The New York Times today runs the article I’ve been begging my journalism students to write for the last half-dozen years. Titled “The New Math on Campus,” it begins:
ANOTHER ladies’ night, not by choice.
After midnight on a rainy night last week in Chapel Hill, N.C., a large group of sorority women at the University of North Carolina squeezed into the corner booth of a gritty basement bar. Bathed in a neon glow, they splashed beer from pitchers, traded jokes and belted out lyrics to a Taylor Swift heartache anthem thundering overhead. As a night out, it had everything — except guys.
“This is so typical, like all nights, 10 out of 10,” said Kate Andrew, a senior from Albemarle, N.C. The experience has grown tiresome: they slip on tight-fitting tops, hair sculpted, makeup just so, all for the benefit of one another, Ms. Andrew said, “because there are no guys.”
North Carolina, with a student body that is nearly 60 percent female, is just one of many large universities that at times feel eerily like women’s colleges. Women have represented about 57 percent of enrollments at American colleges since at least 2000, according to a recent report by the American Council on Education.
At my college, the U. of Delaware, the numbers are almost identical: 58 percent female for years, and 60 percent in the largest college, Arts and Sciences. It’s that way most everywhere, other than super-elite colleges and ones that emphasize engineering and the like. Some time back, I posted on how the gender imbalance may play out in admissions offices: affirmative action for boys—the suspicion of which has led to an ongoing investigation of 19 schools by the U.S. Commission on Civil Rights.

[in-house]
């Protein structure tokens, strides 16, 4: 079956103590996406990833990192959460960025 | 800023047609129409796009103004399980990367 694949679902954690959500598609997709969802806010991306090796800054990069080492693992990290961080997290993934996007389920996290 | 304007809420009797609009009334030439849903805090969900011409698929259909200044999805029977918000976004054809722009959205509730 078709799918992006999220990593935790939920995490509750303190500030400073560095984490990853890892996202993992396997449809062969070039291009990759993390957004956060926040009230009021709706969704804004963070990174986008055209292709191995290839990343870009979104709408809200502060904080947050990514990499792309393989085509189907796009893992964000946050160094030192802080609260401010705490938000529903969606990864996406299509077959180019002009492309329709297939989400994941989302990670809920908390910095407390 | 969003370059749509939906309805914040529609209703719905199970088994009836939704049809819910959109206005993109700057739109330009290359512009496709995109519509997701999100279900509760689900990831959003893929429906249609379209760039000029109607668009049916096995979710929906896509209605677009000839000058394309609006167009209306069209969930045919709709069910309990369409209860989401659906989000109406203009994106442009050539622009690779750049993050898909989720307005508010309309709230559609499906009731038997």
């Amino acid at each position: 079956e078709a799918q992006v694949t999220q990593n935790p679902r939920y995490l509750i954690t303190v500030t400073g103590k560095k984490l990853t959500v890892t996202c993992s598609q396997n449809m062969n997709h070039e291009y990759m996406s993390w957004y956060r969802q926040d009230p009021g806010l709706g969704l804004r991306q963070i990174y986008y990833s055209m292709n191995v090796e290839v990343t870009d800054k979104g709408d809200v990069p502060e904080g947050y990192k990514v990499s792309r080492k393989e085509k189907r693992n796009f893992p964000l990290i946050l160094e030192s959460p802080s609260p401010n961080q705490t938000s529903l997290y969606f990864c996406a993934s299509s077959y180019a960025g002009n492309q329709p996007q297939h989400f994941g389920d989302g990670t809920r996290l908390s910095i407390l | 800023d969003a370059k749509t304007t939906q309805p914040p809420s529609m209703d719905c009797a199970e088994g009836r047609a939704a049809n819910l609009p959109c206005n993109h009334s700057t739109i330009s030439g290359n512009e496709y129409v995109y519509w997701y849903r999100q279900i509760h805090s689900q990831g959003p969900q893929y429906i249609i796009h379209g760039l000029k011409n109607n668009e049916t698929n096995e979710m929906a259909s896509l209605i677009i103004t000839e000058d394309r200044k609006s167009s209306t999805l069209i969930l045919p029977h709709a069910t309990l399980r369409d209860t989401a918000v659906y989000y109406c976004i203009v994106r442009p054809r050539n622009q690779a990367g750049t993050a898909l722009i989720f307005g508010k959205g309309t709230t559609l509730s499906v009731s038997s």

But the Times story does a great job with what I always wanted my students to write about, the way this plays out socially. (I sometimes have a feeling that students shy away from journalistic topics that are really interesting–as if that somehow made them less worthwhile. As if.) Most strikingly, it leads to strange, scary and poignant new romantic and sexual rituals. The Times reporter, Alex Williams, gets some killer quotes from girls and guys alike (as well as a few less interesting ones from the requisite talking head experts). To wit:
Jayne Dallas, a senior studying advertising who was seated across the table, grumbled that the population of male undergraduates was even smaller when you looked at it as a dating pool. “Out of that 40 percent, there are maybe 20 percent that we would consider, and out of those 20, 10 have girlfriends, so all the girls are fighting over that other 10 percent,” she said.
Needless to say, this puts guys in a position to play the field, and tends to mean that even the ones willing to make a commitment come with storied romantic histories. Rachel Sasser, a senior history major at the table, said that before she and her boyfriend started dating, he had “hooked up with a least five of my friends in my sorority — that I know of.”
“It causes girls to overanalyze everything — text messages, sideways glances, conversations,” said Margaret Cheatham Williams, a junior at North Carolina. “Girls will sit there with their friends for 15 minutes trying to figure out what punctuation to use in a text message.”
Garret Jones, another UNC senior, summed up the new math with admirable pith: ““It’s awesome being a guy,” he said.